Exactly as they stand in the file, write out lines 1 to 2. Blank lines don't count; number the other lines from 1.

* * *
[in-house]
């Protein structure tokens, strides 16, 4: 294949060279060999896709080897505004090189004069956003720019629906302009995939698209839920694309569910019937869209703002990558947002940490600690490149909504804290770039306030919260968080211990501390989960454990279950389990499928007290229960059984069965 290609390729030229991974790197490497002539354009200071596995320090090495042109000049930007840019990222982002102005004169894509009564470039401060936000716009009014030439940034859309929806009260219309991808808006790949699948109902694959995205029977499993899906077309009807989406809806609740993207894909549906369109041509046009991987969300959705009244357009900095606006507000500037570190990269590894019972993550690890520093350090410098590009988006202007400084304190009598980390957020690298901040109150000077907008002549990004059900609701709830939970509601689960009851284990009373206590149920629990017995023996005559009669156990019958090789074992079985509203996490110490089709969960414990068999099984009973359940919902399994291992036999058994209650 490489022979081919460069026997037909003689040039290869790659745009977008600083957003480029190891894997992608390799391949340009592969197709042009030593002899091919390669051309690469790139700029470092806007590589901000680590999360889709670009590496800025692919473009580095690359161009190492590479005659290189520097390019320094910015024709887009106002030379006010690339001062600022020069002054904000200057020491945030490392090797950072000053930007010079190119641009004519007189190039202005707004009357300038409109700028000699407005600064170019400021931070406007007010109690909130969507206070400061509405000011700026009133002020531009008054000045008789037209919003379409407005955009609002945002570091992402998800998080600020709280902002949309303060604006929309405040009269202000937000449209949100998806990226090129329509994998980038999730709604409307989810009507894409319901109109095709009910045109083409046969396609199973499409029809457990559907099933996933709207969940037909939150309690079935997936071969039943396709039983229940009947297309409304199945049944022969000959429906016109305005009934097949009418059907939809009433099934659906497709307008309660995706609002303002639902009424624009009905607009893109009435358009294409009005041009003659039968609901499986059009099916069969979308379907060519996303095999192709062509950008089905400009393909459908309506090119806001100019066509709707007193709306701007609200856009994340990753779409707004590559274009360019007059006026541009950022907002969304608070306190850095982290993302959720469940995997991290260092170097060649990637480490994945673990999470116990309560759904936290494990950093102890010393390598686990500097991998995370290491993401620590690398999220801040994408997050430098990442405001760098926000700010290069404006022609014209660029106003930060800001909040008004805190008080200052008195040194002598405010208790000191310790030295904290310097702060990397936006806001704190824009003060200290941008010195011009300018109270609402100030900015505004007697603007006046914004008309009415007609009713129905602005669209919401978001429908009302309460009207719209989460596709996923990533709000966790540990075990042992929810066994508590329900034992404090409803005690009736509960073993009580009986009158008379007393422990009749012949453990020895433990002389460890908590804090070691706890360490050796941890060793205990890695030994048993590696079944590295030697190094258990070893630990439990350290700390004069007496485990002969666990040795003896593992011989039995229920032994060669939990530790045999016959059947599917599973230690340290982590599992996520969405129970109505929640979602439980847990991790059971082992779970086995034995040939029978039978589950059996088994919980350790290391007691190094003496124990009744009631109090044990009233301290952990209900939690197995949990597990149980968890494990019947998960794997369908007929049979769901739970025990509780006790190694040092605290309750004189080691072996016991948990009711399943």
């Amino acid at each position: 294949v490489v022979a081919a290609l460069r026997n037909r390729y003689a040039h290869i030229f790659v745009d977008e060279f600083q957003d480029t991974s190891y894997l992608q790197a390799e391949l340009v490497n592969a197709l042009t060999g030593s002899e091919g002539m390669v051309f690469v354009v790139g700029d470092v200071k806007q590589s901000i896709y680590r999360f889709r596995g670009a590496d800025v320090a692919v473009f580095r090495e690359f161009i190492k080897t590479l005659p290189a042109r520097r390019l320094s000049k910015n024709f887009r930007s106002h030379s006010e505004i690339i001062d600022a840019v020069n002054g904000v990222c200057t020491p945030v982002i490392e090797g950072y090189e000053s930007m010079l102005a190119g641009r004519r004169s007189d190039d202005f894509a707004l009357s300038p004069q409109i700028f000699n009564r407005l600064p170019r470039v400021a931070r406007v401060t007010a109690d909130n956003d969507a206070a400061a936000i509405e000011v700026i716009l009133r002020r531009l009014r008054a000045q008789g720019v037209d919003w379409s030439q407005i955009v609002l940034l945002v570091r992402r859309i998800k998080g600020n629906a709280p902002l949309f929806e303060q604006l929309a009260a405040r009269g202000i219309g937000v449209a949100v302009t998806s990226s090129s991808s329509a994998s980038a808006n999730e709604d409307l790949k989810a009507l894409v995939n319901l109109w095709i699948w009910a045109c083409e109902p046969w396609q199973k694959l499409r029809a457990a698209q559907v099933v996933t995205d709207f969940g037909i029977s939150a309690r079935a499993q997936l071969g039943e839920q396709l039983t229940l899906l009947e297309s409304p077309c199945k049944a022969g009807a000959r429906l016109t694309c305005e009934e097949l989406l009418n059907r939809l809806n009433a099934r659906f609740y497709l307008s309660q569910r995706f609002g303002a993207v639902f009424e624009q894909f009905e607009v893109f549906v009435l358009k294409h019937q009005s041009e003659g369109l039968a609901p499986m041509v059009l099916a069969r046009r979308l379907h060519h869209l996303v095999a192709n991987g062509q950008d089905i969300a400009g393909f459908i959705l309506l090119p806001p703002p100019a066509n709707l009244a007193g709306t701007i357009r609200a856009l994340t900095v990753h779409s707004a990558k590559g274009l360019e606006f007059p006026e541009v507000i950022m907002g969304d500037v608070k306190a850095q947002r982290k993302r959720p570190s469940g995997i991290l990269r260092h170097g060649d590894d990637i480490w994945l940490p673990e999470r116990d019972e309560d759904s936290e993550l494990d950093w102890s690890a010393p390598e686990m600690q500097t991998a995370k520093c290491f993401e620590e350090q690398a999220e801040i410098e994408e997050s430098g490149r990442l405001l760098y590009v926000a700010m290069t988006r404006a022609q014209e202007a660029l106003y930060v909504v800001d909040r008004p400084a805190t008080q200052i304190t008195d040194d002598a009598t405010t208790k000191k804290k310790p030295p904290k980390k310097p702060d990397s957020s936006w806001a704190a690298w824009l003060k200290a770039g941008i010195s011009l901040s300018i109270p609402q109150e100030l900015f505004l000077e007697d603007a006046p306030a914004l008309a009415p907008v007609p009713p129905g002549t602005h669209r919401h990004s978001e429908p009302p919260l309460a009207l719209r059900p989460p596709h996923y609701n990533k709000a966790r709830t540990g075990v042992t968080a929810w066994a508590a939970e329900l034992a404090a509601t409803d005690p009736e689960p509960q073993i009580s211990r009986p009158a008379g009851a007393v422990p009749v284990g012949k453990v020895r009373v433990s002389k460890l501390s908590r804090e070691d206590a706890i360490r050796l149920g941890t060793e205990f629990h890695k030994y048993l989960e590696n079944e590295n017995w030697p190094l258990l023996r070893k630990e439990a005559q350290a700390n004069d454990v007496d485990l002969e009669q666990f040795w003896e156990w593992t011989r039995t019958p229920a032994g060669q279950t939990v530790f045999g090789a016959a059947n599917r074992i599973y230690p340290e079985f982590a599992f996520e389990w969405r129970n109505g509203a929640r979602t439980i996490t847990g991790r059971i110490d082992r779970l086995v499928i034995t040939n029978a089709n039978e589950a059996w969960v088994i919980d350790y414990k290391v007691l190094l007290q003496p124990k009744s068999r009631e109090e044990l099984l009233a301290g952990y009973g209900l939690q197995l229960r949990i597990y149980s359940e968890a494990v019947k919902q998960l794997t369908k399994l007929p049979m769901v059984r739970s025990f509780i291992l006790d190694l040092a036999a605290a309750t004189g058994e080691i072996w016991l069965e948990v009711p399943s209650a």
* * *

[in-house]
């Protein structure tokens, strides 16, 4: 294949060279060999896709080897505004090189004069956003720019629906302009995939698209839920694309569910019937869209703002990558947002940490600690490149909504804290770039306030919260968080211990501390989960454990279950389990499928007290229960059984069965 290609390729030229991974790197490497002539354009200071596995320090090495042109000049930007840019990222982002102005004169894509009564470039401060936000716009009014030439940034859309929806009260219309991808808006790949699948109902694959995205029977499993899906077309009807989406809806609740993207894909549906369109041509046009991987969300959705009244357009900095606006507000500037570190990269590894019972993550690890520093350090410098590009988006202007400084304190009598980390957020690298901040109150000077907008002549990004059900609701709830939970509601689960009851284990009373206590149920629990017995023996005559009669156990019958090789074992079985509203996490110490089709969960414990068999099984009973359940919902399994291992036999058994209650 490489022979081919460069026997037909003689040039290869790659745009977008600083957003480029190891894997992608390799391949340009592969197709042009030593002899091919390669051309690469790139700029470092806007590589901000680590999360889709670009590496800025692919473009580095690359161009190492590479005659290189520097390019320094910015024709887009106002030379006010690339001062600022020069002054904000200057020491945030490392090797950072000053930007010079190119641009004519007189190039202005707004009357300038409109700028000699407005600064170019400021931070406007007010109690909130969507206070400061509405000011700026009133002020531009008054000045008789037209919003379409407005955009609002945002570091992402998800998080600020709280902002949309303060604006929309405040009269202000937000449209949100998806990226090129329509994998980038999730709604409307989810009507894409319901109109095709009910045109083409046969396609199973499409029809457990559907099933996933709207969940037909939150309690079935997936071969039943396709039983229940009947297309409304199945049944022969000959429906016109305005009934097949009418059907939809009433099934659906497709307008309660995706609002303002639902009424624009009905607009893109009435358009294409009005041009003659039968609901499986059009099916069969979308379907060519996303095999192709062509950008089905400009393909459908309506090119806001100019066509709707007193709306701007609200856009994340990753779409707004590559274009360019007059006026541009950022907002969304608070306190850095982290993302959720469940995997991290260092170097060649990637480490994945673990999470116990309560759904936290494990950093102890010393390598686990500097991998995370290491993401620590690398999220801040994408997050430098990442405001760098926000700010290069404006022609014209660029106003930060800001909040008004805190008080200052008195040194002598405010208790000191310790030295904290310097702060990397936006806001704190824009003060200290941008010195011009300018109270609402100030900015505004007697603007006046914004008309009415007609009713129905602005669209919401978001429908009302309460009207719209989460596709996923990533709000966790540990075990042992929810066994508590329900034992404090409803005690009736509960073993009580009986009158008379007393422990009749012949453990020895433990002389460890908590804090070691706890360490050796941890060793205990890695030994048993590696079944590295030697190094258990070893630990439990350290700390004069007496485990002969666990040795003896593992011989039995229920032994060669939990530790045999016959059947599917599973230690340290982590599992996520969405129970109505929640979602439980847990991790059971082992779970086995034995040939029978039978589950059996088994919980350790290391007691190094003496124990009744009631109090044990009233301290952990209900939690197995949990597990149980968890494990019947998960794997369908007929049979769901739970025990509780006790190694040092605290309750004189080691072996016991948990009711399943």